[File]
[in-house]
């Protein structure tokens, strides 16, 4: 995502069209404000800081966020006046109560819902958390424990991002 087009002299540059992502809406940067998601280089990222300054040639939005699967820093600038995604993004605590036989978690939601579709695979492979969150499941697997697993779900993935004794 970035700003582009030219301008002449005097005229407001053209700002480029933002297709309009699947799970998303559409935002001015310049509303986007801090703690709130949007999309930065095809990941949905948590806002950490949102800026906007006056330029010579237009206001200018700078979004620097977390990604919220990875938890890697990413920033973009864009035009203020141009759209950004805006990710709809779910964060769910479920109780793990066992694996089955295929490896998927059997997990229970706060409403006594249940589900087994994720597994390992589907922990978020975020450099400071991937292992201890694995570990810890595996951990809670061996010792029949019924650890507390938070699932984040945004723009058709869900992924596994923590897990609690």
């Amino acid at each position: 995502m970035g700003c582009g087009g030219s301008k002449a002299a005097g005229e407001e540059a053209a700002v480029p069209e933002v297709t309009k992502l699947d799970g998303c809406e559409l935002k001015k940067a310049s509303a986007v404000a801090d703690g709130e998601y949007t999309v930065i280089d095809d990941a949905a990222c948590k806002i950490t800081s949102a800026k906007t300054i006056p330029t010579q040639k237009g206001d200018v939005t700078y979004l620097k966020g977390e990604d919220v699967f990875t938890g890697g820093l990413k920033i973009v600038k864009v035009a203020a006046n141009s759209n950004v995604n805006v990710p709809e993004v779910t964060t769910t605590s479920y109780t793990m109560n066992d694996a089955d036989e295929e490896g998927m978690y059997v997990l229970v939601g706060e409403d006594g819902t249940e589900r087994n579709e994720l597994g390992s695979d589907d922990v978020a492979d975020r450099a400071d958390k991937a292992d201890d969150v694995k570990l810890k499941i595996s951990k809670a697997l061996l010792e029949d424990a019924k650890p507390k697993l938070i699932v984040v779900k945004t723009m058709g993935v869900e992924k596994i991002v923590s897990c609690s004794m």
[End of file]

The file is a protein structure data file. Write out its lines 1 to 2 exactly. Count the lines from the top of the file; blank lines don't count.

[in-house]
């Protein structure tokens, strides 16, 4: 995502069209404000800081966020006046109560819902958390424990991002 087009002299540059992502809406940067998601280089990222300054040639939005699967820093600038995604993004605590036989978690939601579709695979492979969150499941697997697993779900993935004794 970035700003582009030219301008002449005097005229407001053209700002480029933002297709309009699947799970998303559409935002001015310049509303986007801090703690709130949007999309930065095809990941949905948590806002950490949102800026906007006056330029010579237009206001200018700078979004620097977390990604919220990875938890890697990413920033973009864009035009203020141009759209950004805006990710709809779910964060769910479920109780793990066992694996089955295929490896998927059997997990229970706060409403006594249940589900087994994720597994390992589907922990978020975020450099400071991937292992201890694995570990810890595996951990809670061996010792029949019924650890507390938070699932984040945004723009058709869900992924596994923590897990609690």